Who's Afraid of the Big Bad Draft?
Election year politics cloud reality
By now, every young American has heard about it. Our leaders in Washington have declared the War On Terror an endless war, requiring endless military engagements and endless tightening of security and increased public surveillance back home. Both presidential candidates promise to keep the U.S. militarily involved in Iraq.
So far, we have seen the Pentagon's "stop-loss" policy keep Army Reserves and National Guard troops fighting in Iraq and Afghanistan long after their tour was supposed to have ended. We've read reports of Individual Ready Reserves, some in their 50s and 60s, being recalled for duty in both theaters of combat. We've watched a stream of high-level military officers make public statements condemning their lack of supplies and troops.
It appears that the military does not have the personnel to fight an endless war. So America, remembering Vietnam and our last war of attrition, wonders where we are going to find the soldiers.
Is there any reason to jump to the conclusion that a draft is coming? That depends on who you ask, and what political party they belong to.
On Oct. 5, the U.S. House of Representatives voted against legislation to reinstate the draft by a margin of 402 to 2. On the surface, that display of overwhelming opposition from one of our legislative bodies would seem to discredit the rumor of a pending draft. Yet things in politics, especially in a time of war, are seldom as simple as they appear.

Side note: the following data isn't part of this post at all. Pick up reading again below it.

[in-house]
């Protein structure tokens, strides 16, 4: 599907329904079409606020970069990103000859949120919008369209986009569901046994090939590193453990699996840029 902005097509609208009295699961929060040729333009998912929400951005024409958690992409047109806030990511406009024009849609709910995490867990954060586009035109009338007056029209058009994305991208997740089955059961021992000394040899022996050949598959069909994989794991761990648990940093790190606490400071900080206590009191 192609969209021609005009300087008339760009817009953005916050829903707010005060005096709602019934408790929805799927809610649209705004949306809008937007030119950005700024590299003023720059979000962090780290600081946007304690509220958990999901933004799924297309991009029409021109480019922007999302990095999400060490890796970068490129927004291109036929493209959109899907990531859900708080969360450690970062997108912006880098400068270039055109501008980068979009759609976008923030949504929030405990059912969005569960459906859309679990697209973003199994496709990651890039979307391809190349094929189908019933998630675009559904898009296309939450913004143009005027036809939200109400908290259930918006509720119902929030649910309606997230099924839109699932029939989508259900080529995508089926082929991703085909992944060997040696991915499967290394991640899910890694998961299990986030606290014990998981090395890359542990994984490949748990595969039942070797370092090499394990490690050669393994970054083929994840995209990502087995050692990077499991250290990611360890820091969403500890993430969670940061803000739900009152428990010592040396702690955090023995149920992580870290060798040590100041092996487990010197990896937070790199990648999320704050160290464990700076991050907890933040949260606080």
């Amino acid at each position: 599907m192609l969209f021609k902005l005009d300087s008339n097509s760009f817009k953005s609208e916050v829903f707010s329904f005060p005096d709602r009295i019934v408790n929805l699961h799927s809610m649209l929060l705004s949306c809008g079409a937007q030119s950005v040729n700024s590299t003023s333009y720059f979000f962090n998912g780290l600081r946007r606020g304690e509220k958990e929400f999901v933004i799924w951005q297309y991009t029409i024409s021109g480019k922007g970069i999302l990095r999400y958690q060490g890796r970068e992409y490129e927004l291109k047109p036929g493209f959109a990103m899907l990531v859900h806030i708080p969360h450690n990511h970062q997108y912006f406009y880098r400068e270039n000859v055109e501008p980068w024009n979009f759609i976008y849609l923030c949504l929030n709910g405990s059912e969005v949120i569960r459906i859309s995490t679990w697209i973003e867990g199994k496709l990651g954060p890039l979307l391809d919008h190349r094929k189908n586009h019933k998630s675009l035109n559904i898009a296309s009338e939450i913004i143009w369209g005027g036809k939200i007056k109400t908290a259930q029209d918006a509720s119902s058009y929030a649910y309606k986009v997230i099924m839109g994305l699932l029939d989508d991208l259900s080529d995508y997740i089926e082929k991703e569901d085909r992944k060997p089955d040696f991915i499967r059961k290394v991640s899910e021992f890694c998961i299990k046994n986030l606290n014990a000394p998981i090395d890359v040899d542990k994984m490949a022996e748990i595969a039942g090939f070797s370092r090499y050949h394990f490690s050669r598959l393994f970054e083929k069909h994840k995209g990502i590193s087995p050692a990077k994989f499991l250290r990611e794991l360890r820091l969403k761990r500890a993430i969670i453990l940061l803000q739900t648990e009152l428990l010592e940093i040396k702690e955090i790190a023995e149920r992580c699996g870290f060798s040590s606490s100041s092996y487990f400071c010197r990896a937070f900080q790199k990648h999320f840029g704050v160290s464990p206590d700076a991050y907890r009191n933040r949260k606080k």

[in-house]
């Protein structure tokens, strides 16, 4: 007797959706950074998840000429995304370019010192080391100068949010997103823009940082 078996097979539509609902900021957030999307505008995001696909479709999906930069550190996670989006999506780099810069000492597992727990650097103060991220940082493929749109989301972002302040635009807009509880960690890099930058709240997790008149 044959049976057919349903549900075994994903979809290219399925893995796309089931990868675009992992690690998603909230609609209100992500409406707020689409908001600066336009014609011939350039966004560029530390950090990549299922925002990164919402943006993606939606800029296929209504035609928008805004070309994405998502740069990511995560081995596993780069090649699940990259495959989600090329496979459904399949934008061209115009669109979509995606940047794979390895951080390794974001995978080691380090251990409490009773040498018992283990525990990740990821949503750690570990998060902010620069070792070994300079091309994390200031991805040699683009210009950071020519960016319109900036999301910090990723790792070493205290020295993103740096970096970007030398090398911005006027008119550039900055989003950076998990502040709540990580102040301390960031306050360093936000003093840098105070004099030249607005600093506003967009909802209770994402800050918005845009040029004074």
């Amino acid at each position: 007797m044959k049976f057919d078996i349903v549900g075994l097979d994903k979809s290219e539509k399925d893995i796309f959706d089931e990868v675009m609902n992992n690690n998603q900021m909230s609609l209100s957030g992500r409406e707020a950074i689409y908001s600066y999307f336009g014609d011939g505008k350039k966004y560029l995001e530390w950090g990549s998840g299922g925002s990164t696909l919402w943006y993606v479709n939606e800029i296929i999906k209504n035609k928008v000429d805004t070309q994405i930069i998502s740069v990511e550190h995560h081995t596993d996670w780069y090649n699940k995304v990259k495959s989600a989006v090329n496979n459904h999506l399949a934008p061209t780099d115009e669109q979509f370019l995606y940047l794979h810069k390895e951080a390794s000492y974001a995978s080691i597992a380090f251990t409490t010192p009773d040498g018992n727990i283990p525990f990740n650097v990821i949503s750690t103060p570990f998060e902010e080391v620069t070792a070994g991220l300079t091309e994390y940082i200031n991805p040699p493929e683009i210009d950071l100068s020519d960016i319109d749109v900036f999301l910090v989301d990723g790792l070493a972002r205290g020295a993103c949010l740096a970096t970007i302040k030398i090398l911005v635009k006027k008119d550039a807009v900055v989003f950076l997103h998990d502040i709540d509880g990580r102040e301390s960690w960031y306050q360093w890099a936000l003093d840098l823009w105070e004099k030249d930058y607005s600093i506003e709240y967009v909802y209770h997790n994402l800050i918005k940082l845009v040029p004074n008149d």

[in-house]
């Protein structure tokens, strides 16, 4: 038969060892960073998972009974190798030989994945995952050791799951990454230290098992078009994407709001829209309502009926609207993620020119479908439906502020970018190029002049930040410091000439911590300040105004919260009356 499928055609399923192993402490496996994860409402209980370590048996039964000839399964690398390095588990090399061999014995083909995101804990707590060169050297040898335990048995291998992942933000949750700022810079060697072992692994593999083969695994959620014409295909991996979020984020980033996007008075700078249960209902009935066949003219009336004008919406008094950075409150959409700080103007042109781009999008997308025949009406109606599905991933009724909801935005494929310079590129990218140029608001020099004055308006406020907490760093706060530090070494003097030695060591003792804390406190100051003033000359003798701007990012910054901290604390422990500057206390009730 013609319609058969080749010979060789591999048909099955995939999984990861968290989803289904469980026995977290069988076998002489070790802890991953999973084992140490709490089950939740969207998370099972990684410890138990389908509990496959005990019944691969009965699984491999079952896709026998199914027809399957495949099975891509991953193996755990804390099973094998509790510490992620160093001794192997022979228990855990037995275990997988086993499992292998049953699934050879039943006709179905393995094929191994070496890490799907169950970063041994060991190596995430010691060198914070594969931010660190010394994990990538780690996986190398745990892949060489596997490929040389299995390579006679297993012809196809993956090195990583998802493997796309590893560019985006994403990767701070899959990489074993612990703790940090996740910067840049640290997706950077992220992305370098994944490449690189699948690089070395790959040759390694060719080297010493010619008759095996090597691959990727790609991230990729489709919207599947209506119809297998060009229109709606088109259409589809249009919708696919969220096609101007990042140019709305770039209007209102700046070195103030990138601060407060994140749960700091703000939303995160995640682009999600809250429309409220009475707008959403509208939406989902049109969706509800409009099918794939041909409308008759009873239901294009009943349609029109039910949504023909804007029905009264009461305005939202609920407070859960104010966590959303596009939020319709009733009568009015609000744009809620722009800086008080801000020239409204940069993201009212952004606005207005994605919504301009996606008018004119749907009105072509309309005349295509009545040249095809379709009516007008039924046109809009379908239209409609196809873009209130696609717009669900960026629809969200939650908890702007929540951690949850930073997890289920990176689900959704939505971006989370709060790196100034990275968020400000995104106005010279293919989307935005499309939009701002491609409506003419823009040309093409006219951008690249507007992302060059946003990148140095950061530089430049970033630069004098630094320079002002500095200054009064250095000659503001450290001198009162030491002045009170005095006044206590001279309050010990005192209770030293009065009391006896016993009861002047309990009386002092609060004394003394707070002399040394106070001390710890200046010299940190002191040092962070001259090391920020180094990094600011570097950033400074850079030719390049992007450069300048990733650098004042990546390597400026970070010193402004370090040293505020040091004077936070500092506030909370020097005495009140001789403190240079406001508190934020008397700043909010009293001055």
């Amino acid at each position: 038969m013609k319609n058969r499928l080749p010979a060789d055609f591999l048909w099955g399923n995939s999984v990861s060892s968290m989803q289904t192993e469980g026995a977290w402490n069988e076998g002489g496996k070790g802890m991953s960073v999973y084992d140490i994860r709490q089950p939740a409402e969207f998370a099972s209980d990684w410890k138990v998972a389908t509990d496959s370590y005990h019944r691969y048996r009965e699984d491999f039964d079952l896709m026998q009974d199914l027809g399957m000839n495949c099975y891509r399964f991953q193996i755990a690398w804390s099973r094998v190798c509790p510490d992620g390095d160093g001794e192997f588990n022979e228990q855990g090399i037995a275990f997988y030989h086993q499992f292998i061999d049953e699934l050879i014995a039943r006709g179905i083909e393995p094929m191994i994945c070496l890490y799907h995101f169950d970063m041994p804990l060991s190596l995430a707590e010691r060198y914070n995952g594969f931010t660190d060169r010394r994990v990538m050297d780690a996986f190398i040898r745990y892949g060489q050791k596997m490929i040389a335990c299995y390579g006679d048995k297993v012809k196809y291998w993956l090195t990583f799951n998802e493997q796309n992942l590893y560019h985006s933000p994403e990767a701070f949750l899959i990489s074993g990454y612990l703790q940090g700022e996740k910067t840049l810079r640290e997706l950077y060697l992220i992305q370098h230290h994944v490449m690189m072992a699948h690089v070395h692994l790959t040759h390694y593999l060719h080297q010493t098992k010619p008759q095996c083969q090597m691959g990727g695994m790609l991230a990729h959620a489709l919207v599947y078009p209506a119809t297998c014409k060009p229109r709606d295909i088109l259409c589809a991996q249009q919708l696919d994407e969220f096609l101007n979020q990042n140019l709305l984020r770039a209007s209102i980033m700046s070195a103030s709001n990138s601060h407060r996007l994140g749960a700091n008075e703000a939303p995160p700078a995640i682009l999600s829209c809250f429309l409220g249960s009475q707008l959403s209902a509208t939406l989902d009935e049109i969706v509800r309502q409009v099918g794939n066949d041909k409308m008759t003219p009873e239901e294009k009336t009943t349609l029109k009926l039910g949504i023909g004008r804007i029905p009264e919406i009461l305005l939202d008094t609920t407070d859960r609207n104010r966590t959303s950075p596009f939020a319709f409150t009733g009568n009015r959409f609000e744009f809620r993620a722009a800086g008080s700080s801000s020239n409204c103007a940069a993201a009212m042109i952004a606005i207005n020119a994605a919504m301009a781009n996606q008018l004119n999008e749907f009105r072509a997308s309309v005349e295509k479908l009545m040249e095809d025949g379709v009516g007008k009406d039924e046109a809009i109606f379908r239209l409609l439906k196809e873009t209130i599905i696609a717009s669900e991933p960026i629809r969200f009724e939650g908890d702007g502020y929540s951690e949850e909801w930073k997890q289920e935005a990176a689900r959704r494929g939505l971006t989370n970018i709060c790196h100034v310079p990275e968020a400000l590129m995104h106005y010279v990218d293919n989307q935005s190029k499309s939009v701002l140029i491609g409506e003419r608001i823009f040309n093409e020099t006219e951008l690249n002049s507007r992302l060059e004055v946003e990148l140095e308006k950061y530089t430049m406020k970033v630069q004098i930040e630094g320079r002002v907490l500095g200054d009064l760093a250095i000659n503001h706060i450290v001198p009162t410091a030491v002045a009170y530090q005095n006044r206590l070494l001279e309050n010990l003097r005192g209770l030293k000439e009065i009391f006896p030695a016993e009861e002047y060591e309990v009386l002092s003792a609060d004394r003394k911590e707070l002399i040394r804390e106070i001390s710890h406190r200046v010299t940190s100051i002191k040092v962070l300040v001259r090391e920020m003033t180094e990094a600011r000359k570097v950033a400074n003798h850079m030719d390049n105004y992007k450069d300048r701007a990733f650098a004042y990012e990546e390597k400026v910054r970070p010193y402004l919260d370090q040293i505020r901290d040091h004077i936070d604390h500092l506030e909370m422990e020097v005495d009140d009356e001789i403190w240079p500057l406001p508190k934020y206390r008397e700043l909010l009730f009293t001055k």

The Universal National Service Act (HR 163) was proposed shortly before the invasion of Iraq by several notably liberal representatives in order to force Congress to earnestly examine what repercussions the war might have.
It proposed that all Americans (male and female) between the ages of 18 and 26 should serve a two-year term in the military or in a loosely defined national service position. There would be no exemptions for anyone but high school students and conscientious objectors.
Rep. Jim McDermott (D-WA) explained his reasons for co-sponsoring the bill.
"Mr. (Charles) Rangel (D-NY) and I put this bill in in January 2003 because we knew that not every American was at equal risk, that the wealthy would not go, and the war would be like all the others. But no one wanted to talk about it then."